Oppenheimer overcame this crisis and found a way forward, eventually by leaving England and studying instead on the European continent. There he learned the new theoretical physics (quantum mechanics), which he excelled at and emerged as an admired wunderkind. It was in this period, on the continent, that the character of “Oppie” (originally “Opje” in Dutch) was created: mathematically and physically adventurous, confident, quick-witted, eccentric, intellectually ambidextrous.

This trying-on of identities can help explain some of Oppenheimer’s wartime behaviors as well. Oppenheimer-as-Scientific-Director was on of his most successful costume changes, in retrospect, but it was a daring risk for him. General Groves gave him the job despite the fact that Oppenheimer lacked any real administrative experience, much less any practical experience in building anything. Oppenheimer also had extreme liabilities in his past and present: one of his identities in the 1930s had been of a “fellow traveler” to many Communists and Communist-associates in his life, including, but not limited to, his wife (Kitty), his brother (Frank), his friends (Haakon Chevalier), his girlfriend and later mistress (Jean Tatlock — more on her in a future post), and his graduate students.

Oppenheimer, General Leslie Groves, and University of California President Robert Sproul, at the Army-Navy "E" Award ceremony in October 1945, recognizing the work of Los Alamos in developing the firt atomic bombs. Source: Los Alamos.

Oppenheimer, General Leslie Groves, and University of California President Robert Sproul, at the Army-Navy "E" Award ceremony in October 1945, recognizing the work of Los Alamos in developing the first atomic bombs. Source: Los Alamos National Laboratory.

These liabilities were known by Groves and others in the Manhattan Project security apparatus. They may have been one of the reasons Oppenheimer was an appealing choice for the job — he was moldable, he was relatively compliant, and these liabilities gave them leverage, should they need it. Oppenheimer worked so hard to be successful at this newest identity (creator of weapons of mass destruction for the U.S. government) that he overcame his past hang-up of leaving scientific investigations half-finished. He did have such doubts at times that he considered resigning, but he was talked out of the notion by his friends. He cut his hair, and got the job done.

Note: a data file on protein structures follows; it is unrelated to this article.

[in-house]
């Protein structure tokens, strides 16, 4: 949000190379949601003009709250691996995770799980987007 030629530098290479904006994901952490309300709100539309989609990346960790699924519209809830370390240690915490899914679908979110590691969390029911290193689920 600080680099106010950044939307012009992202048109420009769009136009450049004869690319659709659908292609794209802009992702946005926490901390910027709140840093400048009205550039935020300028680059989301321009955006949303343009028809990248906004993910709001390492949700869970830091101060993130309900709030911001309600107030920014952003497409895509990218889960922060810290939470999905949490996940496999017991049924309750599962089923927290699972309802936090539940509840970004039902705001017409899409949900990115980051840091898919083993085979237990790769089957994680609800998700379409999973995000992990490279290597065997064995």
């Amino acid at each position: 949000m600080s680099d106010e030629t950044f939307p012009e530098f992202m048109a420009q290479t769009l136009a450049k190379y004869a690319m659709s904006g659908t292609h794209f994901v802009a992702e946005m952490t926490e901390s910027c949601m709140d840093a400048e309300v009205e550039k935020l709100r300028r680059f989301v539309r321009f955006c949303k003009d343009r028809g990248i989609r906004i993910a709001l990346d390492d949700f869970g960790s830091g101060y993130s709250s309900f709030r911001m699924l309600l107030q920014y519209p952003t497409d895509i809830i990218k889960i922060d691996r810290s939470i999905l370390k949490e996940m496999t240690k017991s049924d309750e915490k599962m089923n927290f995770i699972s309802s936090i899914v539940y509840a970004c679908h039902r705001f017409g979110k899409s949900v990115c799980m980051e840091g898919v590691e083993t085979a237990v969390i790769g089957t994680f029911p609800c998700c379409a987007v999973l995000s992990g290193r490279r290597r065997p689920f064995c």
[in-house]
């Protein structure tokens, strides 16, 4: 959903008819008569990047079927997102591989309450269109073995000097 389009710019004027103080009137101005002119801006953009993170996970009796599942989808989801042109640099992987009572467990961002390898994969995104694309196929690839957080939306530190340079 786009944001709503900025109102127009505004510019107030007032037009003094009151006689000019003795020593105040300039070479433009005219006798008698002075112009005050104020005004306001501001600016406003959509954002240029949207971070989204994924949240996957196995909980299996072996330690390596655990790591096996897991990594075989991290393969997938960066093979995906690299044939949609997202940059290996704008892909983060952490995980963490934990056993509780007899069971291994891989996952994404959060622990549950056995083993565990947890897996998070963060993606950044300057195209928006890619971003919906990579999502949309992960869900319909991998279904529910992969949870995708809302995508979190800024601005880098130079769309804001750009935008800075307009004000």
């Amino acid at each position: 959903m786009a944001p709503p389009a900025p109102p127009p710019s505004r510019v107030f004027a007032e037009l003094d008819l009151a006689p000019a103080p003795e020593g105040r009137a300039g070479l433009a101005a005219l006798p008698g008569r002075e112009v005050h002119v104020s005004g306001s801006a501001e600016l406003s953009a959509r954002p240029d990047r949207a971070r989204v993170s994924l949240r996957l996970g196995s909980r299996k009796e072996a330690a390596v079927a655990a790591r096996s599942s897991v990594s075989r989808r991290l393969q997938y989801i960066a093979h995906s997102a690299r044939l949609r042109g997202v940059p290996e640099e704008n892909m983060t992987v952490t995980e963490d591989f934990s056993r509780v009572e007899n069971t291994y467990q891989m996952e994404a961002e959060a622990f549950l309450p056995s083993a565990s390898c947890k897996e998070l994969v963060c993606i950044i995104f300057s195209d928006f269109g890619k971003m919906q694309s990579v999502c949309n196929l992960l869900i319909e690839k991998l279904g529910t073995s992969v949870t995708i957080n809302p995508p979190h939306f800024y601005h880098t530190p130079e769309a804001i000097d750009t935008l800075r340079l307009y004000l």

The only trade-off was that in order to assume this new role, he had to prove his loyalties, and he did that by selling out his friends and colleagues. In many of the lengthy FBI files on his students and friends, one can find, very early in the file, an account of how they got on the radar of the anti-Communist agents of the United States government: they were alerted by J. Robert Oppenheimer himself. To be sure, Oppenheimer usually prefaced his denunciations by saying that these people were harmless, but he named names nonetheless.2

Ultimately it was this conflict of identities, I think, that snared Oppenheimer himself, in the end. His own well-documented downfall in the mid-1950s was in part the conflict of two of his identities. One of them was an eccentric, politically left-leaning intellectual who could be friends with anyone and dared to think and say whatever came to mind. The other was the head of a government weapons laboratory and later top-advisor in the area of nuclear arms. For a brief moment during the Manhattan Project, these two identities could overlap. By the 1950s, they could not — they were mutually exclusive, as distinct as a wave and a particle. Oppenheimer’s attempts to embody both of these at the same time, a sort of Complementarity-of-the-self, resulted in his selling out of the ideals of the former, and being rejected by the fears of the latter.

Notes
  1. These quotes are from Charles Thorpe’s Oppenheimer: The Tragic Intellect (Chicago: University of Chicago Press, 2006), 16. Thorpe’s book devotes much of its study of Oppenheimer to his quest for identity, and I owe many of my thoughts here to Thorpe's work. []